He could not help blushing, for he remembered, as well he might. And she could not help seeing, for she had eyes, very large ones, and at least as loving as they were large. “Yes, she is very pretty,” answered Thomas; “but not nearly so pretty as you, Lucy.” Thomas, then, was not stupid, although my reader will see that he was weak enough. And Lucy was more than half satisfied, though she did not half like that blush. But Thomas himself did not like either the blush or its cause. And poor Mary knew nothing of either, only meditated upon another blush, quite like this as far as appearance went, but with a different heart to it. Thomas did not stop more than half-an-hour. When he left, instead of walking straight out of Guild Court by the narrow paved passage, he crossed to the opposite side of the court, opened the door of a more ancient-looking house, and entered. Reappearing —that is, to the watchful eyes of Lucy manoeuvring with the windowblind—after about two minutes, he walked home to Highbury, and told his mother that he had come straight from his German master, who gave him hopes of being able, before many months should have passed, to write a business-letter in intelligible German.

CHAPTER VI.
MORE ABOUT GUILD COURT.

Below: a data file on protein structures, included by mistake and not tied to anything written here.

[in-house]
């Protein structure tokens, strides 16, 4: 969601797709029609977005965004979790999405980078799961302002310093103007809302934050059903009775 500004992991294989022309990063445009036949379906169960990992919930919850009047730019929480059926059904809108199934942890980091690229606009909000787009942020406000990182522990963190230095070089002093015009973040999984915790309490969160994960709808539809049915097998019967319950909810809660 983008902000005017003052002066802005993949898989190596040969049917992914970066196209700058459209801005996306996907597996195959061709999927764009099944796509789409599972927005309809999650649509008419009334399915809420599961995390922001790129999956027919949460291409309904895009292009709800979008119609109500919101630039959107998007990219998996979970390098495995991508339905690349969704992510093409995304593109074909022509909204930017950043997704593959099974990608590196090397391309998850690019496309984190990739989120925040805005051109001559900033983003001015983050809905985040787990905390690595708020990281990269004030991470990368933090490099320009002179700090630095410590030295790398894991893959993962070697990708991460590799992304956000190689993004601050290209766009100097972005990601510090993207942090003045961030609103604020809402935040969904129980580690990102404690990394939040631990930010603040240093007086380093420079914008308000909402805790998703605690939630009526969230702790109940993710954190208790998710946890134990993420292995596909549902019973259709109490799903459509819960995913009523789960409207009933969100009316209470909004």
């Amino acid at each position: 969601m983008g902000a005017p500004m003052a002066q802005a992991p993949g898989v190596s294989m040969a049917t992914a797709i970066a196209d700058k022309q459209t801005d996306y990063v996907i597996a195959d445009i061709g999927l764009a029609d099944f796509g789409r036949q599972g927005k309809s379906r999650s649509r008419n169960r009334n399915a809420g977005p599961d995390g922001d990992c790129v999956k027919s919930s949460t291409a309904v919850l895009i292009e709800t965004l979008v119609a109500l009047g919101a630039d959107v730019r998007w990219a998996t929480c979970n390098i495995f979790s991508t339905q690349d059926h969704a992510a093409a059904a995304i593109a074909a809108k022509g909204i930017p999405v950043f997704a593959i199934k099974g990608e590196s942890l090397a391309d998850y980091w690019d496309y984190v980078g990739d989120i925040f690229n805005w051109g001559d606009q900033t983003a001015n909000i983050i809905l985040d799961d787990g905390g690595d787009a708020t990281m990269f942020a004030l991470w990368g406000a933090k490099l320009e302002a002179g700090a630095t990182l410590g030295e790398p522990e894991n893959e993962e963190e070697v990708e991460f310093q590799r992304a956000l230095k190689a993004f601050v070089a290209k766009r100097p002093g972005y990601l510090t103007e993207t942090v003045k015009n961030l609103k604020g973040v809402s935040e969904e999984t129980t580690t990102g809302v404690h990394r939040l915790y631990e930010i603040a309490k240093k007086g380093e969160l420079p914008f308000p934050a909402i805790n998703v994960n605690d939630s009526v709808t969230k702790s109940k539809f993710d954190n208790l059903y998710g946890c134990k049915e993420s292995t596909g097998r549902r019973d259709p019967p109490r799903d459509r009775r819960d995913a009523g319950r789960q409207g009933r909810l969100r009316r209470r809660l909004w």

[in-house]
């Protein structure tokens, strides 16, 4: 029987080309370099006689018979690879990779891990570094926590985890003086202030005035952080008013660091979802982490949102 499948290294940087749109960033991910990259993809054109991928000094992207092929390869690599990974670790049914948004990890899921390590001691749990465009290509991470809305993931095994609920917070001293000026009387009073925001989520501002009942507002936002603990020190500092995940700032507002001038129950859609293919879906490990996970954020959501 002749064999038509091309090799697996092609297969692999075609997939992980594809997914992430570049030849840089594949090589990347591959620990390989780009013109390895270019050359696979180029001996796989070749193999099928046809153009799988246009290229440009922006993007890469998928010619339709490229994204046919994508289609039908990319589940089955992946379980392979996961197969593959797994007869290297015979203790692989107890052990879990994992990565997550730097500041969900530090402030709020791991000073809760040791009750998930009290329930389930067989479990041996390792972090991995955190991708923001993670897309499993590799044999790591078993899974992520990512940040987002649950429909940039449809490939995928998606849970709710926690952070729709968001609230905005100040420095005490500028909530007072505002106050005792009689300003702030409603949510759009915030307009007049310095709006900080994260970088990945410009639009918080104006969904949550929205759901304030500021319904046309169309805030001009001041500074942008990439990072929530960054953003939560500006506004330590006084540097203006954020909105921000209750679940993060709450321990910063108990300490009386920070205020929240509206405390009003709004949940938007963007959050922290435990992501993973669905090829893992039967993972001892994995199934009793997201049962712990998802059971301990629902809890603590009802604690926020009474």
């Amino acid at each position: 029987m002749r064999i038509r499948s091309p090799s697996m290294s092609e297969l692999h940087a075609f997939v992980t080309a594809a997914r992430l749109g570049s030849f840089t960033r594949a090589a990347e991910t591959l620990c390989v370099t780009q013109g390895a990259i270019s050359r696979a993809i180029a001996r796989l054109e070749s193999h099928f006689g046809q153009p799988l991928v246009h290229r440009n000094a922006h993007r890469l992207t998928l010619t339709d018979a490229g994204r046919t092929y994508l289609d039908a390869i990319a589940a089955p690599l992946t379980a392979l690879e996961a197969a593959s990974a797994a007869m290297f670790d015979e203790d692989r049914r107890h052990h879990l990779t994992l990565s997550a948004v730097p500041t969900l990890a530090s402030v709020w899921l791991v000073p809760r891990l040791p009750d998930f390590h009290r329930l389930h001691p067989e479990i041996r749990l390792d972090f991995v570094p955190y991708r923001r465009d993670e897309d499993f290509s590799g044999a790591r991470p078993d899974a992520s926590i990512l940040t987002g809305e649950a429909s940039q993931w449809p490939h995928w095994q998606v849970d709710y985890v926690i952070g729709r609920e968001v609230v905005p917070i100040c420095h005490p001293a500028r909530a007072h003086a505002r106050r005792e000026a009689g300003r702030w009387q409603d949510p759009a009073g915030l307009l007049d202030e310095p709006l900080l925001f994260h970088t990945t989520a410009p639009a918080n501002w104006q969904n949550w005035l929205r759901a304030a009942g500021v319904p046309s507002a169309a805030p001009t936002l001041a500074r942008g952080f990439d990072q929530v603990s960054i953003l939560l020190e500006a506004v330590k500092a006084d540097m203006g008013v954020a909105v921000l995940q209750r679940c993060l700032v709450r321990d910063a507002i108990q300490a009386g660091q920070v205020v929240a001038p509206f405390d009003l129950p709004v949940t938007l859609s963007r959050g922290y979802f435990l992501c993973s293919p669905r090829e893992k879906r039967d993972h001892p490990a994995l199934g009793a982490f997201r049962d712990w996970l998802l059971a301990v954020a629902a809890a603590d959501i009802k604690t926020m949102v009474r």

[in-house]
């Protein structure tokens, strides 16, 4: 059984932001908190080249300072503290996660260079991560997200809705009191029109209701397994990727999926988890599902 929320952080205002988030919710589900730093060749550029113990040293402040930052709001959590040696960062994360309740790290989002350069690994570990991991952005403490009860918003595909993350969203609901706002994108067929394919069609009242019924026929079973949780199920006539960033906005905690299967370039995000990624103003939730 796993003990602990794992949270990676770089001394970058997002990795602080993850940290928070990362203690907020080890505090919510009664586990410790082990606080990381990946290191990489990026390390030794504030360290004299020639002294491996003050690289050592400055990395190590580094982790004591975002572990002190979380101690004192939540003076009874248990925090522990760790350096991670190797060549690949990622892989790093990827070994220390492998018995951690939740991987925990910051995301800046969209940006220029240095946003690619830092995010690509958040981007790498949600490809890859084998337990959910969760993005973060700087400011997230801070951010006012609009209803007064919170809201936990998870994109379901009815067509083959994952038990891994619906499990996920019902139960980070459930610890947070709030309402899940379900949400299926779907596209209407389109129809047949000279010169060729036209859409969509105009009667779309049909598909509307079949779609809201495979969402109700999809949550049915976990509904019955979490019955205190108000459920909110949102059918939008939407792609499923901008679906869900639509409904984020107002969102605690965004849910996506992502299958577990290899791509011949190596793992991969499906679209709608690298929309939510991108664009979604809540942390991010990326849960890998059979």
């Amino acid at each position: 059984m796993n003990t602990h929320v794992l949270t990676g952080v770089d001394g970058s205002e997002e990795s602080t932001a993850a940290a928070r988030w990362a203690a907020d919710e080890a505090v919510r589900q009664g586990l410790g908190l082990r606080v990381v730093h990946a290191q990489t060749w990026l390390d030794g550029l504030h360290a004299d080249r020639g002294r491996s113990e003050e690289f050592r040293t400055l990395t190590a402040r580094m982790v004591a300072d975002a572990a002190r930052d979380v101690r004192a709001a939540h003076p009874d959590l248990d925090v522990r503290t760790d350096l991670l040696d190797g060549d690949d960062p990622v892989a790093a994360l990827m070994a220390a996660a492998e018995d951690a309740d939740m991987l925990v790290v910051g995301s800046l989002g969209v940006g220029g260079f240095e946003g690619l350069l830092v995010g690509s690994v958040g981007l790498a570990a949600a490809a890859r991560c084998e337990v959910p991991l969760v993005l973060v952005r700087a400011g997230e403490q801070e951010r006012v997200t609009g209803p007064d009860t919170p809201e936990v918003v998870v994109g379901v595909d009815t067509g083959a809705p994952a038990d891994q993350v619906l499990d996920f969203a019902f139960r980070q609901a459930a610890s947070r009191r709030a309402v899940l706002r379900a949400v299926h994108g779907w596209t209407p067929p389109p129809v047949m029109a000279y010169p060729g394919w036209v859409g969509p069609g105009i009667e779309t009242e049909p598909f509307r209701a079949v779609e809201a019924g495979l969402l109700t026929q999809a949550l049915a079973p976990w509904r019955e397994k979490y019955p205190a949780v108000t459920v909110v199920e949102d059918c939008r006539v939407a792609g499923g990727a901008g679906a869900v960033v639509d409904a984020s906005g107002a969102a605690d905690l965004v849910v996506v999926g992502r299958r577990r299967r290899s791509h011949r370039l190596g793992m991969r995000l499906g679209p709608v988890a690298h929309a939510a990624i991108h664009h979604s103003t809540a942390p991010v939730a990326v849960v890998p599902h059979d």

MRS. Box ALL was the mother of Richard Boxall, the “governor.” of Thomas Worboise. Her John had been the possessor of a small landed property, which he farmed himself, and upon which they brought up a family of three sons and one daughter, of whom Richard was the eldest, and the daughter, Lucy, the youngest. None of the sons showed the least inclination to follow the plough, or take any relation more or less dignified towards the cultivation of the ancestral acres. This aversion when manifested by Richard occasioned his father considerable annoyance, but he did not oppose his desire to go into business instead of farming ; for he had found out by this time that he had perpetuated in his sons a certain family doggedness which he had inherited from one ancestor at least—an obstimacy which had never yet been overcome by any argument, however good. He yielded to the inevitable, and placed him in a merchant's office in London, where Richard soon made himself of importance. When his second son showed the same dislike to draw his livelihood directly from the boson of the earth, and revealed a distinct preference for the rival element, with which he had made some acquaintance when at school at a seaport at no great distance from his home, old John Boxall waz still more troubled, but gave his consent—a consent which was, however, merely a gloomy negation of resistance. The cheerfulness of his wife was a great support to him under what he felt as a slight to himself and the whole race of Boxalls; but he began, notwithstanding, to look upon his beloved fields with a jaundiced eye, and the older he grew the more they reminded him of the degenerate tastes and heartlessness of his boys. When he discovered, a few years after, that his daughter had pledged herself, still in his eyes a mere child, to a music-master who visited her professionally from the next town, he flew at last into a terrible rage, which was not appeased by the girl's elopement and marriage. He never saw her again. Her mother, however, was not long in opening a communication with her, and it was to her that Edward, the youngest son, fled upon occasion of a quarrel with his father, whose temper had now become violent as well as morose. He followed his second brother's example, and went to sea. Still the mother's cheerfulness was little abated ; for, as she said to herself, she had no reason to be ashamed of her children. None of them had done anything they had to be ashamed of, and why should she be vexed? She had no idea Lucy had so much spirit in her. And if it were not for the old man, who was surely over-fond of those fields of his, she could hold up her head with the best of them; for there was Dick—such a gentleman to be sure and John, third mate already and Cecil Burton sought after in London to give his lessons as if he were one of the old masters . The only thing was that the wind blew harder at night since Ned went to sea; and a boy was in more danger than a grown man, and a third mate like ohn. J And so it proved; for one night when the wind blew a new hayrick of his father's across three parishes, it blew Edward's body ashore on the west coast. Soon after this, a neighbouring earl, who had the year before paid off a mortgage on his lands, proceeded in natural process to enlarge his borders; and while there was plenty that had formerly belonged to the family to repurchase, somehow or another took it into his head to begin with what seemed far more difficult of attainment. But John Boxall was willing enough to part with his small patrimony—for he was sick of it—provided he had a good sum of ready money, and the house with its garden and a paddock, by way of luck-penny, secured to him for his own life and that of his wife. This was easily arranged. But the late yeoman moped more than ever, and died within a twelvemonth, leaving his money to his wife. As soon as he was laid in his natural inheritance of land cubical, his widow went up to London to her son Richard, who was by this time the chief manager of the business of Messrs. Blunt and Baker. To him she handed over her money to use for the advantage of both. Paying her a handsome percentage, he invested it in a partnership in the firm, and with this fresh excitement to his energies, soon became, influentially, the principal man in the company. The two other partners were both old men, and neither had a son nor near relative whom he might have trained to fill his place. So in the course of a few years, they, speaking commercially, fell asleep, and in the course of a few more, departed this life, commercially and otherwise. It was somewhat strange, however, that all this time Richard Boxall had given his mother no written acknowledgment of the money she had lent him, and which had been the foundation of his fortune. A man's faults are sometimes the simple reverses of his virtues, and not the results of his vices. When his mother came first to London, he had of course taken her home to his house and introduced her to his wife, who was a kind and even warm-hearted woman. But partly from prudence, partly from habit, Mrs. Boxall senior would not consent to be the ermanent guest of Mrs. Boxall junior, and insisted on taking a odging in the neighbourhood. It was not long, however, before she left the first and betook herself to a second, nor long again before she left the second and betook herself to a third. For her nature was like a fresh bracing wind, which, when admitted within the precincts of a hot-house where everything save the fire is neglected, proves a most unwelcome presence, yea, a dire dismay. Indeed, admirably as she had managed and borne with her own family, Mrs. Boxall was quite unfitted to come into such habitual contact with another household as followed from her occupying a part of the same dwelling. Her faith in what she had tried with success herself, and her repugnance to whatever she had not been accustomed to, were such that her troublesomeness when she became familiar was equal to the good-nature which at first so strongly recommended her. Hence her changes of residence were frequent. Up to the time when he became a sleeping partner, Mr. Blunt had resided in Guild Court—that is, the house-door was in the court, while the lower part of the house, forming the offices of the firm, was entered from what was properly a lane, though it was called Băgot Street. As soon as mother and son heard that Mr. Blunt had at length bought a house in the country, the same thought arose in the mind of each—might not Mrs. 3oxall go and live there 2. The house belonged to the firm, and they could not well let it, for there was more than one available communication between the two portions of the building, although only one of them was now fit for use—a door, namely, by which Mr. Blunt passed immediately from the glass-partitioned part of the counting-house to the foot of the oak-staircase already described ; while they used two of the rooms in the house as places of deposit for old books, letters, and papers, for which there was no accommodation in the part devoted to activo business, Hence nothing better could be devised than